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16Feb

The Future (and Past) of Cash

Like virtually every aspect of life, the COVID-19 pandemic has altered our relationship with cash- perhaps permanently in some aspects, but temporarily in others. This makes it an intriguing time for an industry conference titled The Future of Cash. I’m sure some snarky folks will quip that cash has no future.

I beg to differ. Even in the much hyped “cashless societies” (the Nordics are most often cited) old school paper currency continues to play a role- and authorities have for the most part tabled efforts to retire it, recognizing that the notes deliver ongoing value. Here in the US, the role of cash in the payments ecosystem has been slowly declining for years but remains relatively middle-of-the-pack compared to other countries.

Recent Federal Reserve research indicates that cash use has fallen more rapidly over the past year. However, much of that acceleration can be traced to the shuttering of over-the-counter businesses during pandemic lockdowns. Think about it- if you’re having goods delivered from Instacart, Grubhub or Amazon rather than going to the local grocer or neighborhood storefront, there’s no way to use cash. A decent share of those in-person shopping experiences had better return, or we’ll have bigger problems than cash usage to overcome.    

Research and speakers from both the Fed and the European Central Bank are on the agenda for this two-day virtual conference, running February 17-18. There’s an EU focus- and an early wake-up time for Americans to go with it- but the topics are universal, such as financial inclusion, scenario modeling and infrastructure/distribution challenges. I’ve found the group’s programming to be compelling in the past, and I plan to be there.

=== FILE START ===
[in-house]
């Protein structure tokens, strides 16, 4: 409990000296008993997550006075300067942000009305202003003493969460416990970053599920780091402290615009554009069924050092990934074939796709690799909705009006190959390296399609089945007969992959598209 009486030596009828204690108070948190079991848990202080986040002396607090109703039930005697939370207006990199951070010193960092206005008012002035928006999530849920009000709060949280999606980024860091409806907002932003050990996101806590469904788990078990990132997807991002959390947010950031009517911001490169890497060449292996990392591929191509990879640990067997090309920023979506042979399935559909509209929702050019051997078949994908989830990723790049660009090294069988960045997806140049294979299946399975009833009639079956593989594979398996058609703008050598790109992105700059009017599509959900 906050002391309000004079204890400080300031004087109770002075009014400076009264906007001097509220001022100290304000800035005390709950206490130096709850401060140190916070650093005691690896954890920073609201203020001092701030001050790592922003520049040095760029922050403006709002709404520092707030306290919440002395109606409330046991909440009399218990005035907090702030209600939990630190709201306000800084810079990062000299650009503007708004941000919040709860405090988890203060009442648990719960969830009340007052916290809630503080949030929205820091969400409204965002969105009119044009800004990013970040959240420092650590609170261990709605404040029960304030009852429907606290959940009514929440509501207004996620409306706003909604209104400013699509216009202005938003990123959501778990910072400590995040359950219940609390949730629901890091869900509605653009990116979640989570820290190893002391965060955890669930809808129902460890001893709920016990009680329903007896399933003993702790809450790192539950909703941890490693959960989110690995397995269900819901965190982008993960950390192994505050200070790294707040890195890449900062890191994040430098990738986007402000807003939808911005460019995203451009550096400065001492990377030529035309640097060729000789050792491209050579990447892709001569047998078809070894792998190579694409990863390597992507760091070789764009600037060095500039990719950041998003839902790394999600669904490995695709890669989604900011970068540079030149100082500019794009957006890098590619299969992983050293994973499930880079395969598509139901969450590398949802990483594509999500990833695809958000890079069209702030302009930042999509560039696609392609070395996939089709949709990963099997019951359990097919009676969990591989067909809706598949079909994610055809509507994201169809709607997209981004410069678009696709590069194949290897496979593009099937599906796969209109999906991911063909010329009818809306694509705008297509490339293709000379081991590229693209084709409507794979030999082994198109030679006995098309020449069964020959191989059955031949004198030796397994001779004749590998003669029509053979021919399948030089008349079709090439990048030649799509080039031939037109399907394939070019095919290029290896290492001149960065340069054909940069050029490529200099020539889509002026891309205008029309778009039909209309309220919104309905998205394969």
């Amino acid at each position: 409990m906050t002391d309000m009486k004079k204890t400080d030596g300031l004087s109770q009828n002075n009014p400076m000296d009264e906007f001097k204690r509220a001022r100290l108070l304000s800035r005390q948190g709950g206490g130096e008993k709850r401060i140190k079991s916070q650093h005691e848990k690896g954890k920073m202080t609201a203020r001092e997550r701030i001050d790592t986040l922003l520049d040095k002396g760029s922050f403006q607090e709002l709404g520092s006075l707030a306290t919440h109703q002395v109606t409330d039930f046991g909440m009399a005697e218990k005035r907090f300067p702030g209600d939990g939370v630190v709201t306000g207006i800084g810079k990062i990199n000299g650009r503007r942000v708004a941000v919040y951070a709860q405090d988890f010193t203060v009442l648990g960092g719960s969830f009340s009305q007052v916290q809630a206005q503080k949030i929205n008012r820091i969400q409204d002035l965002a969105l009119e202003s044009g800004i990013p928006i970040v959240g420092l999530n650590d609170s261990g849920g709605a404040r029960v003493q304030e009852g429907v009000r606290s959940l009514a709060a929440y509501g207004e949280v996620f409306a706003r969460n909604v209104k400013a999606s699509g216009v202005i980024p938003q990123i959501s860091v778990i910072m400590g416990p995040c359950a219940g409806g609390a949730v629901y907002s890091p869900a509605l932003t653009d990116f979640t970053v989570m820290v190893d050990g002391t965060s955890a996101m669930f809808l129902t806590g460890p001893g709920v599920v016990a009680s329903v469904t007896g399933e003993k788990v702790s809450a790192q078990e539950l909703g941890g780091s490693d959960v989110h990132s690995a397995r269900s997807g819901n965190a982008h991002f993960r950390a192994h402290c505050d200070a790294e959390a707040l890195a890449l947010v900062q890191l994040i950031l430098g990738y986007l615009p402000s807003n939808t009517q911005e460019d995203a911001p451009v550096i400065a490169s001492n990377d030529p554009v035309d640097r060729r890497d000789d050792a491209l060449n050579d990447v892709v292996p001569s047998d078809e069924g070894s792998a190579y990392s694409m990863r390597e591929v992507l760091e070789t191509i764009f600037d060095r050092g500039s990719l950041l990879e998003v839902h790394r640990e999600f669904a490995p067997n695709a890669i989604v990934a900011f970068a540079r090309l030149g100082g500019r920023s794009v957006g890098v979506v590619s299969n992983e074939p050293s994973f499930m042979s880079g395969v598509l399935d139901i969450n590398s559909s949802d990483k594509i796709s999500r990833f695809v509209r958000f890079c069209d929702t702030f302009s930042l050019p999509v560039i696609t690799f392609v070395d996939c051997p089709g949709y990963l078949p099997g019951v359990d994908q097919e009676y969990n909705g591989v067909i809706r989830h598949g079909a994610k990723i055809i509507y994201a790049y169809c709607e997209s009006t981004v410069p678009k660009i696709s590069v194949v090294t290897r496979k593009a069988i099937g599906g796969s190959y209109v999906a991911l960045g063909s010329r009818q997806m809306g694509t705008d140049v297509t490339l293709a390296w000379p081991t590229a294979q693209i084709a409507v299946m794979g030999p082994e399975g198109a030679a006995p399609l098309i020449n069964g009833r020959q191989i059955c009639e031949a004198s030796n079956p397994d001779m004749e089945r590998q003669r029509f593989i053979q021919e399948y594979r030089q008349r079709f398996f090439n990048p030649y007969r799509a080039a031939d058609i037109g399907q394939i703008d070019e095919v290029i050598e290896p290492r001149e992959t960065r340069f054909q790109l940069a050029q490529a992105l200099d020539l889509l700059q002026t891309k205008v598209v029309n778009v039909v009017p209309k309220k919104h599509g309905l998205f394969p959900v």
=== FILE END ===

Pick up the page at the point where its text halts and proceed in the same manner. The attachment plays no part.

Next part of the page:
I was recently reminded of changes in cash patterns when I learned that Kroger stores- including subsidiaries like Ralph’s and Harris Teeter- now charge a convenience fee for cash back at the point of sale. (It’s unclear how many fees they actually collect, since they’re waived for loyalty club members, but let’s set that aside for now.) Not long ago, cash back was considered a win/win- a courtesy for the customer and an opportunity to thin out the cash drawer. Suddenly it’s treated as a revenue opportunity, and perhaps something of a nuisance if more $20 bills are flowing out than coming in.   

Rewinding to my college days, I recall the neighborhood drugstore standing ready to accept a check for up to $5 over the amount of purchase with university ID. Before the days of ubiquitous ATMs, it became something of a Friday night ritual to buy a Bic pen in order to cash out some pizza money. I can’t decide which part sounds weirder in 2021- the 15 cent pen purchase, or writing a check at the drug store counter. Obviously, debit cards fill the need these days but community institutions- whether credit unions or mom and pop storefronts- remain in the mix.

One final irony- I recently got my first word of a financial services conference returning to an in-person setting- in June, in Las Vegas. It’s for the ATM Association, further reinforcing the link between cash and an on-premise, tactile experience. 

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